Original 8" x 10" James Hargiss Connelly photograph of Ethel Waters, looking very much like Josephine Baker. In fact, the pose was inspired by the parody of Baker that was part of Waters' Broadway debut in a show called Africana.
Josephine Baker was Waters' understudy at the Plantation Club in 1925, a landmark run that established both of them as huge stars — Waters debuted the song "Dinah" there and it became the first international hit to emerge from a nightclub revue.
One day, Baker got to perform when Waters became sick. Waters quickly got "unsick" when she realized what a threat Baker was and they had a huge fight over it. However, Baker's one performance was seen by a visiting French nightclub owner who invited her to Paris — by the end of 1925 Baker was famous in Paris.
In 1927, Ethel Waters made her Broadway debut, starring in the musical review Africana, and the second part of the show began on a stage set depicting Paris and featured Waters doing a scathing parody of Josephine Baker, who was then riding high at a Parisian theater. After 72 performances on Broadway, the show went on the road for an out of town tour.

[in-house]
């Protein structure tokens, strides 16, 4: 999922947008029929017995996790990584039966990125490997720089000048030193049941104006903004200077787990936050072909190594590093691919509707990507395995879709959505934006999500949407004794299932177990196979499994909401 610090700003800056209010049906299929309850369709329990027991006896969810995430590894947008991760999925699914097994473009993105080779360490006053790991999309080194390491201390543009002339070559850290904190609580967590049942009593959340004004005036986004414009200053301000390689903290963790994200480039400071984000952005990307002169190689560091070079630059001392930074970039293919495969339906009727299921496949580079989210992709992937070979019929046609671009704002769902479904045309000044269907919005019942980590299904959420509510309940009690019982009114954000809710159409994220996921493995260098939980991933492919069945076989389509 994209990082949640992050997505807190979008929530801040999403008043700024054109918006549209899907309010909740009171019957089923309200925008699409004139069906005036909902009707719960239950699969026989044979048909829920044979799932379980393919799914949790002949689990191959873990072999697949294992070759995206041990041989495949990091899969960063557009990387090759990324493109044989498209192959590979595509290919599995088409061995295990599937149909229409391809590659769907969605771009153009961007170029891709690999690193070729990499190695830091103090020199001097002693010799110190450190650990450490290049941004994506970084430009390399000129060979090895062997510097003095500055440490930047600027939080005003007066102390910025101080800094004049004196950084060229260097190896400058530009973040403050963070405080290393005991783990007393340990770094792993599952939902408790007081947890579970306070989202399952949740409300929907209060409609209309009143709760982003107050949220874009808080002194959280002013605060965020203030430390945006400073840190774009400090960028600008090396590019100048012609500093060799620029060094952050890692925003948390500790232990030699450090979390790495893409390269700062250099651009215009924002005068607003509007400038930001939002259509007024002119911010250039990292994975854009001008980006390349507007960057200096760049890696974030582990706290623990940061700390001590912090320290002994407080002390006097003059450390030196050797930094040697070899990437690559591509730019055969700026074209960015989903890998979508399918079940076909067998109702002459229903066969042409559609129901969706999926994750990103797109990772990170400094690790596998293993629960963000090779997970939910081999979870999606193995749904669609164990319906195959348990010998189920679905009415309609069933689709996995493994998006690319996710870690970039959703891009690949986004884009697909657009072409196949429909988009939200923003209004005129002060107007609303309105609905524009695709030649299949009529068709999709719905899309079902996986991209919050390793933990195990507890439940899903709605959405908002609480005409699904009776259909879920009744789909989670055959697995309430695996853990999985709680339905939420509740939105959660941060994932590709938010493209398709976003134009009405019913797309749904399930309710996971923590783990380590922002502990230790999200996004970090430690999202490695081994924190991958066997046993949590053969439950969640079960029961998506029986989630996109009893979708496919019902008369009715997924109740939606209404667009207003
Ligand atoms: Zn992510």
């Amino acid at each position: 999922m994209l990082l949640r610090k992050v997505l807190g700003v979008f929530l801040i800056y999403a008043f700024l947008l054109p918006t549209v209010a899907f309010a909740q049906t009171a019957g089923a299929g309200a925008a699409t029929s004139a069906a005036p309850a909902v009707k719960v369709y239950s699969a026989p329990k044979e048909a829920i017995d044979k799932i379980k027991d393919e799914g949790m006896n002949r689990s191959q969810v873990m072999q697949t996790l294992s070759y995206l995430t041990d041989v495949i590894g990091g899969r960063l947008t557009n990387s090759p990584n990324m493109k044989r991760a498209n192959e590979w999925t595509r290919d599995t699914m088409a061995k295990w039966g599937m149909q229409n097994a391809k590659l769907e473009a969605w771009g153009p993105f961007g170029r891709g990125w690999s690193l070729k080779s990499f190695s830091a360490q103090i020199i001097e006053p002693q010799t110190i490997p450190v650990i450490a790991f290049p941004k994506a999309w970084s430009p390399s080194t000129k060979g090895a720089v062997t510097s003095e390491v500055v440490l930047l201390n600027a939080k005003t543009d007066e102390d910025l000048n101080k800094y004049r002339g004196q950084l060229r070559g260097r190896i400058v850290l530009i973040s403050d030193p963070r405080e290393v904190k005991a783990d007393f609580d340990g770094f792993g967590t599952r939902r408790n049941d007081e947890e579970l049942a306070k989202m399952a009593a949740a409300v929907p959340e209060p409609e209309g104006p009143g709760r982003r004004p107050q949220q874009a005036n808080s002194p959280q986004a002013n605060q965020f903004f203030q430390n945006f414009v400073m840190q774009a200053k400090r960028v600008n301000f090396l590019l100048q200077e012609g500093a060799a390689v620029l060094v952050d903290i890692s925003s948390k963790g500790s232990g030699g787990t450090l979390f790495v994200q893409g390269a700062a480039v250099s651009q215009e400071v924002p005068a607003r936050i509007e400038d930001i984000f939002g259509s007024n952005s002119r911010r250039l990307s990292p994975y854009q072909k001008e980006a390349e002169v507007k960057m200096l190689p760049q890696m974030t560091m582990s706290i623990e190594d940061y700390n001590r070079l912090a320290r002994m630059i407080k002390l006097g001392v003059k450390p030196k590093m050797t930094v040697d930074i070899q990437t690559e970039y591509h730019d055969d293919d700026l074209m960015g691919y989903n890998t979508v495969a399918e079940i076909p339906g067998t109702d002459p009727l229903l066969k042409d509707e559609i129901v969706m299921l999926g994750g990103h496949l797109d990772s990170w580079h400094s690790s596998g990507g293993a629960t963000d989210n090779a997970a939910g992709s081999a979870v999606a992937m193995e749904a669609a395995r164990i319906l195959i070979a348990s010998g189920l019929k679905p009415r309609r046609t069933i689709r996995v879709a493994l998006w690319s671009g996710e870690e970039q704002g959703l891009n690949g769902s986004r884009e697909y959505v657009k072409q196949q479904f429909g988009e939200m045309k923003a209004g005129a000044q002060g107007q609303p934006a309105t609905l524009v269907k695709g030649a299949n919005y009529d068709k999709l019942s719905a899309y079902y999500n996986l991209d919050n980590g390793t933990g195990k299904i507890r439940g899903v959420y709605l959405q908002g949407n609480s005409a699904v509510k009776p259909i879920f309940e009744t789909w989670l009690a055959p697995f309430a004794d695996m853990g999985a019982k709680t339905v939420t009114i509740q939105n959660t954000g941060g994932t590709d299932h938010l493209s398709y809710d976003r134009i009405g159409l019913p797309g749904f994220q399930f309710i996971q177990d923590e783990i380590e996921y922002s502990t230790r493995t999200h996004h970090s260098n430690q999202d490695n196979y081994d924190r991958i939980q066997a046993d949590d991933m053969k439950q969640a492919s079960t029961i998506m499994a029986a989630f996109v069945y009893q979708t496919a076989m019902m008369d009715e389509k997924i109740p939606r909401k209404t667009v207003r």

Ethel Waters was the first black superstar — an innovator who opened all the theatrical doors previously closed to the black performers of her day, a key figure in the development of African American culture between the World Wars.
She broke barrier after barrier, becoming the first black woman heard on the radio, the first black singer to perform on television, the first African American to perform in an integrated cast on Broadway, and the first black woman to perform in a lead dramatic role on Broadway.
As a singer Waters introduced over 50 songs that became hits, including standards of the magnitude of "St. Louis Blues" and "Stormy Weather." Her jazzy yet controlled vocal style influenced a generation of vocalists, black and white. Widely imitated during the 30s and 40s, one hears echoes of Ethel Waters in many singers who came after her.